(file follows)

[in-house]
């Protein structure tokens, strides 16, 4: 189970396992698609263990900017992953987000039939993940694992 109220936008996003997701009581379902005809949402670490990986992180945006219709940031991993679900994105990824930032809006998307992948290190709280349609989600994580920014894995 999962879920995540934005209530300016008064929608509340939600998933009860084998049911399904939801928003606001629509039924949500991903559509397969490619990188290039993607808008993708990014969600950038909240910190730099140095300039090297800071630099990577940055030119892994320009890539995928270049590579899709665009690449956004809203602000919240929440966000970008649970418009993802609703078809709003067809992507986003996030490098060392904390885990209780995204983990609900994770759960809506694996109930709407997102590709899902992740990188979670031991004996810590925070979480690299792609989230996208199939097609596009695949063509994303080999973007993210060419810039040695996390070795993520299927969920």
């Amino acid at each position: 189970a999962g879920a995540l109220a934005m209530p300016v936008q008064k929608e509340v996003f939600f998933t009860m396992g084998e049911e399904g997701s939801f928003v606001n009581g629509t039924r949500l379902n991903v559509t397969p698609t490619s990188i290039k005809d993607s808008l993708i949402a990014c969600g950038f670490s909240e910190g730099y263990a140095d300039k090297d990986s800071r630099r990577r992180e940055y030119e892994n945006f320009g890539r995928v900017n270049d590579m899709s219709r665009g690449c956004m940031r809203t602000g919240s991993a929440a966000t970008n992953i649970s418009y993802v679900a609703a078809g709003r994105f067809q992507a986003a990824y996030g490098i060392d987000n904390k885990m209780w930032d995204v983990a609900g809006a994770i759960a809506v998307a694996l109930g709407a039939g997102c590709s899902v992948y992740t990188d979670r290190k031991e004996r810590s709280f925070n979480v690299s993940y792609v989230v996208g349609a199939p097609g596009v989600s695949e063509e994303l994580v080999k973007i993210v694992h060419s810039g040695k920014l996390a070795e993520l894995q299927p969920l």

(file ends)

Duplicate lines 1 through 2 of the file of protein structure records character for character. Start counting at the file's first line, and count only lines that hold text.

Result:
[in-house]
């Protein structure tokens, strides 16, 4: 189970396992698609263990900017992953987000039939993940694992 109220936008996003997701009581379902005809949402670490990986992180945006219709940031991993679900994105990824930032809006998307992948290190709280349609989600994580920014894995 999962879920995540934005209530300016008064929608509340939600998933009860084998049911399904939801928003606001629509039924949500991903559509397969490619990188290039993607808008993708990014969600950038909240910190730099140095300039090297800071630099990577940055030119892994320009890539995928270049590579899709665009690449956004809203602000919240929440966000970008649970418009993802609703078809709003067809992507986003996030490098060392904390885990209780995204983990609900994770759960809506694996109930709407997102590709899902992740990188979670031991004996810590925070979480690299792609989230996208199939097609596009695949063509994303080999973007993210060419810039040695996390070795993520299927969920």